Rates of inflammatory bowel diseases (IBD) have been increasing worldwide.
According to the Centers for Disease Control and Prevention (CDC), approximately three million Americans are diagnosed with IBD each year, up to one million from incidence in the late 1990s.
Consumption of a Western diet is linked to increasing rates of obesity and diabetes.
In a recent study at Stony Brook University and Weill Cornell Medicine, researchers found that consumption of fructose (i.e. fruit sugar) may worsen intestinal inflammation common to IBD.
The study is published in Cellular and Molecular Gastroenterology and Hepatology. One author is David Montrose, Ph.D. from the Renaissance School of Medicine.
In the study, the team tested three mouse models of IBD.
They were fed high amounts of fructose, which worsened colonic inflammation along with notable effects in their gut bacteria including changes in their type, metabolism, and localization within the colon.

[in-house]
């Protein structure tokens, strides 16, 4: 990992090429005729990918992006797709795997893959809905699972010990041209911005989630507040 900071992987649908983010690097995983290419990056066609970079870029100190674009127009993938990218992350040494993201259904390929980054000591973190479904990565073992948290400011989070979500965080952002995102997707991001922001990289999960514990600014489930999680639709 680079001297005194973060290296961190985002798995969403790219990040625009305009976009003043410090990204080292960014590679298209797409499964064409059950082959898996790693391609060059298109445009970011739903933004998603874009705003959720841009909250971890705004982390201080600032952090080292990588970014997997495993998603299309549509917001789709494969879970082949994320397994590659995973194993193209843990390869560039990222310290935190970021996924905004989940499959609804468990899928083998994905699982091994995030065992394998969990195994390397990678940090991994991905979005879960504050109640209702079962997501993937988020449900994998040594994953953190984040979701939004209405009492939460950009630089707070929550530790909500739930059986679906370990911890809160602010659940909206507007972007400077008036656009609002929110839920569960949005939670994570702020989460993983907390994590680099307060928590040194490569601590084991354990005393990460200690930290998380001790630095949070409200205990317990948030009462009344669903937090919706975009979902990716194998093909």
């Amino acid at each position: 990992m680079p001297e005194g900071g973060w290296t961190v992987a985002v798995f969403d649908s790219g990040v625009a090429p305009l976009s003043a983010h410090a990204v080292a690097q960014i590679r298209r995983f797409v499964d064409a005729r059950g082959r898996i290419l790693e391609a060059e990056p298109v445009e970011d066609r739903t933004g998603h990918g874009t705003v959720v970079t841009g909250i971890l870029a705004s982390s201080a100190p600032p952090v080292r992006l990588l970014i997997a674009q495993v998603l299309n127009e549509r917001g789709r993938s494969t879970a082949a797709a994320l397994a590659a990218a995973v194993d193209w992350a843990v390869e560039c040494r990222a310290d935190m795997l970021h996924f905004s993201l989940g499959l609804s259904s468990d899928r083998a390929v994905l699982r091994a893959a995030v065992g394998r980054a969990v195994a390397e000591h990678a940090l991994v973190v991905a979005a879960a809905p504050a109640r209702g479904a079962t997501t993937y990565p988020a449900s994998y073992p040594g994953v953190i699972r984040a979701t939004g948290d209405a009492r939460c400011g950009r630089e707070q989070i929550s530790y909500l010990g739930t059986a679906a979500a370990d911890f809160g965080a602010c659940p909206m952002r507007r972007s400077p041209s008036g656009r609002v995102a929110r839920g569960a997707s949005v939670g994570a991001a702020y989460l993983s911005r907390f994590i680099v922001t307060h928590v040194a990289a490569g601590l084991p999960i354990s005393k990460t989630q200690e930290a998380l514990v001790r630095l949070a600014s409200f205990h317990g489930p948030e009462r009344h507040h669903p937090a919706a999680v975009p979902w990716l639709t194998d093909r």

The findings provide evidence of a direct link between dietary fructose and IBD and support the concept that high consumption of fructose could worsen disease in people with IBD.
This is important because it has the potential to provide guidance on diet choices for IBD patients, something that is currently lacking.
The team says several next steps are planned to expand upon these findings.
These include the development of interventions to prevent the pro-inflammatory effects of dietary fructose as well as evaluating whether this diet increases colitis-associated tumorigenesis.
This second point is particularly important because IBD patients are at increased risk of developing colon cancer due to a lifetime of chronic inflammation of the gut.
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